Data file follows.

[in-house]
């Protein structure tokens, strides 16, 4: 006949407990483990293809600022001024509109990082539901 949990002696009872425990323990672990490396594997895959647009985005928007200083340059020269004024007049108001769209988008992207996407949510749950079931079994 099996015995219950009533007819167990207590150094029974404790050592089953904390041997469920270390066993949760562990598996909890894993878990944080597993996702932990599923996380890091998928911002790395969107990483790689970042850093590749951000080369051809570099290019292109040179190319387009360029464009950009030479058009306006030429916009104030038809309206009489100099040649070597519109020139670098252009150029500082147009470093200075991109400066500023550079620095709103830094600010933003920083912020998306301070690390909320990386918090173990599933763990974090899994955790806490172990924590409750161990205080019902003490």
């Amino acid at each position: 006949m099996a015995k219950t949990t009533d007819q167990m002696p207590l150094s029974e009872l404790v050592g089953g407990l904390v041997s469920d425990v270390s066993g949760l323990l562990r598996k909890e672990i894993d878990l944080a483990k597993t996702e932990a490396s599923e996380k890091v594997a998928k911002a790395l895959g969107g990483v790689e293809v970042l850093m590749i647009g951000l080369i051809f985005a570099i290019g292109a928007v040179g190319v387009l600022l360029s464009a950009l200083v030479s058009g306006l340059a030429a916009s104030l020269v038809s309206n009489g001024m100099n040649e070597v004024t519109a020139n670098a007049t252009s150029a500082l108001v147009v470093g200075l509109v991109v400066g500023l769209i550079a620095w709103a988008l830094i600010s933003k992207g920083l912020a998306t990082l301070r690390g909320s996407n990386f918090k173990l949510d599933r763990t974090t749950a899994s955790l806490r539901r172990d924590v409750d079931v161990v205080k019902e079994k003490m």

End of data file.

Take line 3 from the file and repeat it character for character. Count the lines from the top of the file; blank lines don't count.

């Amino acid at each position: 006949m099996a015995k219950t949990t009533d007819q167990m002696p207590l150094s029974e009872l404790v050592g089953g407990l904390v041997s469920d425990v270390s066993g949760l323990l562990r598996k909890e672990i894993d878990l944080a483990k597993t996702e932990a490396s599923e996380k890091v594997a998928k911002a790395l895959g969107g990483v790689e293809v970042l850093m590749i647009g951000l080369i051809f985005a570099i290019g292109a928007v040179g190319v387009l600022l360029s464009a950009l200083v030479s058009g306006l340059a030429a916009s104030l020269v038809s309206n009489g001024m100099n040649e070597v004024t519109a020139n670098a007049t252009s150029a500082l108001v147009v470093g200075l509109v991109v400066g500023l769209i550079a620095w709103a988008l830094i600010s933003k992207g920083l912020a998306t990082l301070r690390g909320s996407n990386f918090k173990l949510d599933r763990t974090t749950a899994s955790l806490r539901r172990d924590v409750d079931v161990v205080k019902e079994k003490m």